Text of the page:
WASHINGTON (Reuters) - The U.S. Justice Department is about to close the investigation into the shooting death of an unarmed black teenager in Ferguson, Missouri, and clear the white police officer involved of any civil rights charges, The New York Times reported on Wednesday.
The newspaper quoted law enforcement officials as saying that federal prosecutors had begun work on a legal memo recommending no civil rights charges against the officer, Darren Wilson, after an FBI investigation found no evidence to support charges against him.
The Justice Department declined comment.
The agency is still conducting a probe into the Ferguson police force. A St. Louis County grand jury decided last year not to prosecute Wilson.
The shooting of 18-year-old Michael Brown last August led to months of sometimes violent protests in Ferguson and galvanized critics of the treatment by police and the U.S. criminal justice system of blacks and other minority groups.
A lawyer for Brown’s family, Benjamin Crump, said the family would wait for official word from the Justice Department on whether or not any charges will be filed against the police officer who shot and killed him.
“The family won’t address speculation from anonymous sources,” Crump said in a statement.
Neil Bruntrager, an attorney for Wilson, said Wilson’s lawyers had received no communications from the Justice Department and would not comment until there was a final determination.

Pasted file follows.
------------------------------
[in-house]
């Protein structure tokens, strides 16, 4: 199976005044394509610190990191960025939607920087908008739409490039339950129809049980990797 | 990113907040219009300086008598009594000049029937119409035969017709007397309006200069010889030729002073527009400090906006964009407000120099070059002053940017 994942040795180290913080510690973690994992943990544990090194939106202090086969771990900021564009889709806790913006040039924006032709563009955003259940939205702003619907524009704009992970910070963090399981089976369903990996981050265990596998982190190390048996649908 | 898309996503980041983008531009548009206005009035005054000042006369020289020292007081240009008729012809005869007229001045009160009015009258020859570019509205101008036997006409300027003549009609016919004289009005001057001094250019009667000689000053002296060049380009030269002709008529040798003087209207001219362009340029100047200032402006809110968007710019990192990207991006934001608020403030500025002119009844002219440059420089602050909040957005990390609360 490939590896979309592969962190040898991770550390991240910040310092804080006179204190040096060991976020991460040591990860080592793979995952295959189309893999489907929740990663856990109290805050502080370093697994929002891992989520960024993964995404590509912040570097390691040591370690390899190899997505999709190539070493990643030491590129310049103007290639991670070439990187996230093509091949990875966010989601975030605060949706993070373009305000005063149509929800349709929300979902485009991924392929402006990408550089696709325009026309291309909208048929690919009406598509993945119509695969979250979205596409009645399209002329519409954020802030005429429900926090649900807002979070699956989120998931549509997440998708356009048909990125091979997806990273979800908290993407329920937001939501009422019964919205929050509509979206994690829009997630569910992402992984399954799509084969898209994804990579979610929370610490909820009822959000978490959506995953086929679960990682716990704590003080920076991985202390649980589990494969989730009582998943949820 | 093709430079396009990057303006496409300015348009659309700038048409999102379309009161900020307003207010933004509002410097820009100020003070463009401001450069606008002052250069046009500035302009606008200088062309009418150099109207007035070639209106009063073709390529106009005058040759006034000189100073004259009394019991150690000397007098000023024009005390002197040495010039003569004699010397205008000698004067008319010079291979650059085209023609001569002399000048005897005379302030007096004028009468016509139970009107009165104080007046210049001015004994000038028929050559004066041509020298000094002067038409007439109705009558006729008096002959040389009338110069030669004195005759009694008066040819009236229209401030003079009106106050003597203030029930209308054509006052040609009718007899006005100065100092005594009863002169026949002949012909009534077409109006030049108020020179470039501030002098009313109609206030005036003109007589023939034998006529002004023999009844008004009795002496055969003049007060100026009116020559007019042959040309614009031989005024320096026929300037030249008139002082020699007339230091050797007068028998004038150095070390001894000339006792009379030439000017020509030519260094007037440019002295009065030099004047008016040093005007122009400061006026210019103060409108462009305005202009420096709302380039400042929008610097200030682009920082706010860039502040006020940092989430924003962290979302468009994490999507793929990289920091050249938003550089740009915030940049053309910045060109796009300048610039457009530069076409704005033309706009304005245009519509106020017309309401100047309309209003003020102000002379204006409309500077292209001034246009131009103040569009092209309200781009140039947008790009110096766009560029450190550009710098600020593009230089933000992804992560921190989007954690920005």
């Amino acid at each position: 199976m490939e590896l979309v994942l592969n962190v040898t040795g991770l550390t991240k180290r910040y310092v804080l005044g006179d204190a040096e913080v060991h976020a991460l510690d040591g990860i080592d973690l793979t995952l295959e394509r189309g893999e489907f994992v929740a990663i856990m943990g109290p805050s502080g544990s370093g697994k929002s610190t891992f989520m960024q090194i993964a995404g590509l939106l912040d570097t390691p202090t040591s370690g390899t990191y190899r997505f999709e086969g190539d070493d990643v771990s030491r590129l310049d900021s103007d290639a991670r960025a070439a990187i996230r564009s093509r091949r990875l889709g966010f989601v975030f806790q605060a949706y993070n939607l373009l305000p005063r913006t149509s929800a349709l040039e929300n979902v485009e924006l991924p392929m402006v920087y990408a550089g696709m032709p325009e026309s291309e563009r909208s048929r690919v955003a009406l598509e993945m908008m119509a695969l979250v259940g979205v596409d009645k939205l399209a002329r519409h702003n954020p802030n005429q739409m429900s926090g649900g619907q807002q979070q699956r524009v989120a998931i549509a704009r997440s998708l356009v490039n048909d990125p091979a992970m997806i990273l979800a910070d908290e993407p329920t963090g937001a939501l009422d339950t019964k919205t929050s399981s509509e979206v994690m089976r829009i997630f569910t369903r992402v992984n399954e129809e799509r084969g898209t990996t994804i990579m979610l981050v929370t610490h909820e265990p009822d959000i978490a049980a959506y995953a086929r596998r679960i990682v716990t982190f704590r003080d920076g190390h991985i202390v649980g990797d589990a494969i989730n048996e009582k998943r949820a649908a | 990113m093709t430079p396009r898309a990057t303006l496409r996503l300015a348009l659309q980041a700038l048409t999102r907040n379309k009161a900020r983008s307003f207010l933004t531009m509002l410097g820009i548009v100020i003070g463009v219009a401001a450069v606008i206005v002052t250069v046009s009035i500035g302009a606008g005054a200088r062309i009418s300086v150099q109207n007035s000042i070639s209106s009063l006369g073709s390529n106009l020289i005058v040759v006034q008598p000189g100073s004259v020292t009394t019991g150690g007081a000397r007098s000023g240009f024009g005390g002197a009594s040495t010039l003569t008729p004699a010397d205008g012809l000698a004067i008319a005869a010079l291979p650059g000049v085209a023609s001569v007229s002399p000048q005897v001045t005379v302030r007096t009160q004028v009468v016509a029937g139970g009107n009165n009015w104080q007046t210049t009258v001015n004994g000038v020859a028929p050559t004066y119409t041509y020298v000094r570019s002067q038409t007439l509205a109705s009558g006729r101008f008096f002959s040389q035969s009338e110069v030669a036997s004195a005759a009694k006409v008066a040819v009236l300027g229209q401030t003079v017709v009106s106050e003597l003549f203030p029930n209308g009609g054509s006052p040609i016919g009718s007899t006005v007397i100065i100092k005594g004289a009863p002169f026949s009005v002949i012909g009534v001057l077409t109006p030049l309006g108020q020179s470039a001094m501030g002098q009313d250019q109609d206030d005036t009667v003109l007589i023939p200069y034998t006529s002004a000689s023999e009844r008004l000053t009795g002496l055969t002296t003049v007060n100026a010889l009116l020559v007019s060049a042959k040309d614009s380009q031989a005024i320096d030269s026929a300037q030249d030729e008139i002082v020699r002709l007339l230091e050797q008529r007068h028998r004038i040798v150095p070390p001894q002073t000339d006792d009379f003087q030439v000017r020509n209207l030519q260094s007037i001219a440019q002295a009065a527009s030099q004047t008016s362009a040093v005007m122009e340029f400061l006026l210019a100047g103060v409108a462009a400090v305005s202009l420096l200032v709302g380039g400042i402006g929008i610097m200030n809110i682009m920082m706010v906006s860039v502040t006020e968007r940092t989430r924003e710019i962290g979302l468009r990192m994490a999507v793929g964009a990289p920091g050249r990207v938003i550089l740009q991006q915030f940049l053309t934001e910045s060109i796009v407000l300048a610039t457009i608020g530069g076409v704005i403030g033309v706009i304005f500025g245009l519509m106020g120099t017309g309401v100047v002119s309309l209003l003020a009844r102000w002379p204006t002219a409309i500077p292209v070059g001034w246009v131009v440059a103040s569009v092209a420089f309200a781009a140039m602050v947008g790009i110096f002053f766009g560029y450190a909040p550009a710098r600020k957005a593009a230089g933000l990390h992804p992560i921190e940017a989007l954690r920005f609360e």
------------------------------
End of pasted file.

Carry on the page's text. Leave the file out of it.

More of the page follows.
“We don’t believe he has done anything that would merit any kind of a prosecution or any kind of civil rights claims and we are just awaiting the outcome like everybody else,” Bruntrager said in a telephone interview.
Wilson, who said he was acting in self-defense when he fatally shot Brown, resigned from the Ferguson police force in November, citing threats against fellow officers after the grand jury decision.
Missouri Governor Jay Nixon said events in Ferguson had started a national debate on race, equality, economic opportunity and the criminal justice system.
But more needed to be done, he told lawmakers on Wednesday in his State of the State speech.
“We need to support policies that foster racial understanding ... and compassion,” Nixon said. “And we must recruit, train and certify professional law enforcement that reflects the diversity of the community it serves.”
He said meaningful steps forward had been taken, and that $2.5 million would be spent to improve West Florissant Avenue, where several businesses were burned during the protests in late November.
Reporting by Sandra Maler and Julia Edwards; Additional reporting by David Bailey in Minneapolis and Kevin Murphy in Kansas City, Missouri; Editing by Peter Cooney, Leslie Adler and Eric Walsh